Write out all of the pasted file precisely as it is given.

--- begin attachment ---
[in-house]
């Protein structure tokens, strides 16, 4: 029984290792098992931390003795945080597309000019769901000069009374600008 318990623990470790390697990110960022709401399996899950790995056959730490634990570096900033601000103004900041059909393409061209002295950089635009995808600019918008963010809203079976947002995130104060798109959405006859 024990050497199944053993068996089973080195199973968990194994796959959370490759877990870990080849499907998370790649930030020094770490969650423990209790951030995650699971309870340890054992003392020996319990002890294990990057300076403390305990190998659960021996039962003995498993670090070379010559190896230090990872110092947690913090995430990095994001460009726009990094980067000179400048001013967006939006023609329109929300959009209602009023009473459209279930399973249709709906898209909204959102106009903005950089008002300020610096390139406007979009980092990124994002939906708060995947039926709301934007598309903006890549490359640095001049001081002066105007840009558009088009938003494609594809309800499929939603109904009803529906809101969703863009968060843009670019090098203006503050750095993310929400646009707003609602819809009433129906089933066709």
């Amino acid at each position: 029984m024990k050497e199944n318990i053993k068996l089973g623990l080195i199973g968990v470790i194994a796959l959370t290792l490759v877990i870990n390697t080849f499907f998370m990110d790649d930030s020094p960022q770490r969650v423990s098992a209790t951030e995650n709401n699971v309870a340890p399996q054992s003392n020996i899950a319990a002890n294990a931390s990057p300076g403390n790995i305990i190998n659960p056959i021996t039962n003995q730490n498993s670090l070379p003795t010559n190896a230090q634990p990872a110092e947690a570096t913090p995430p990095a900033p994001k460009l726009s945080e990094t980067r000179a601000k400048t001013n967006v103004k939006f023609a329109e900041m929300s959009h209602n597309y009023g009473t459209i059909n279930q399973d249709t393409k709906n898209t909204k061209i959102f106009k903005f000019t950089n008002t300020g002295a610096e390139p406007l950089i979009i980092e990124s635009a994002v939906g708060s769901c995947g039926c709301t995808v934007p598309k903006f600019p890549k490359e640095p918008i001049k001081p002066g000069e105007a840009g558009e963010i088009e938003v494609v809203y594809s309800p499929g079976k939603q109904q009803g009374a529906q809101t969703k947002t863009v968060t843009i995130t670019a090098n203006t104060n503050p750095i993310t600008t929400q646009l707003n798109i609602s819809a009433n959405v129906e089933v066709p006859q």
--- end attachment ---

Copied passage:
[in-house]
């Protein structure tokens, strides 16, 4: 029984290792098992931390003795945080597309000019769901000069009374600008 318990623990470790390697990110960022709401399996899950790995056959730490634990570096900033601000103004900041059909393409061209002295950089635009995808600019918008963010809203079976947002995130104060798109959405006859 024990050497199944053993068996089973080195199973968990194994796959959370490759877990870990080849499907998370790649930030020094770490969650423990209790951030995650699971309870340890054992003392020996319990002890294990990057300076403390305990190998659960021996039962003995498993670090070379010559190896230090990872110092947690913090995430990095994001460009726009990094980067000179400048001013967006939006023609329109929300959009209602009023009473459209279930399973249709709906898209909204959102106009903005950089008002300020610096390139406007979009980092990124994002939906708060995947039926709301934007598309903006890549490359640095001049001081002066105007840009558009088009938003494609594809309800499929939603109904009803529906809101969703863009968060843009670019090098203006503050750095993310929400646009707003609602819809009433129906089933066709």
């Amino acid at each position: 029984m024990k050497e199944n318990i053993k068996l089973g623990l080195i199973g968990v470790i194994a796959l959370t290792l490759v877990i870990n390697t080849f499907f998370m990110d790649d930030s020094p960022q770490r969650v423990s098992a209790t951030e995650n709401n699971v309870a340890p399996q054992s003392n020996i899950a319990a002890n294990a931390s990057p300076g403390n790995i305990i190998n659960p056959i021996t039962n003995q730490n498993s670090l070379p003795t010559n190896a230090q634990p990872a110092e947690a570096t913090p995430p990095a900033p994001k460009l726009s945080e990094t980067r000179a601000k400048t001013n967006v103004k939006f023609a329109e900041m929300s959009h209602n597309y009023g009473t459209i059909n279930q399973d249709t393409k709906n898209t909204k061209i959102f106009k903005f000019t950089n008002t300020g002295a610096e390139p406007l950089i979009i980092e990124s635009a994002v939906g708060s769901c995947g039926c709301t995808v934007p598309k903006f600019p890549k490359e640095p918008i001049k001081p002066g000069e105007a840009g558009e963010i088009e938003v494609v809203y594809s309800p499929g079976k939603q109904q009803g009374a529906q809101t969703k947002t863009v968060t843009i995130t670019a090098n203006t104060n503050p750095i993310t600008t929400q646009l707003n798109i609602s819809a009433n959405v129906e089933v066709p006859q």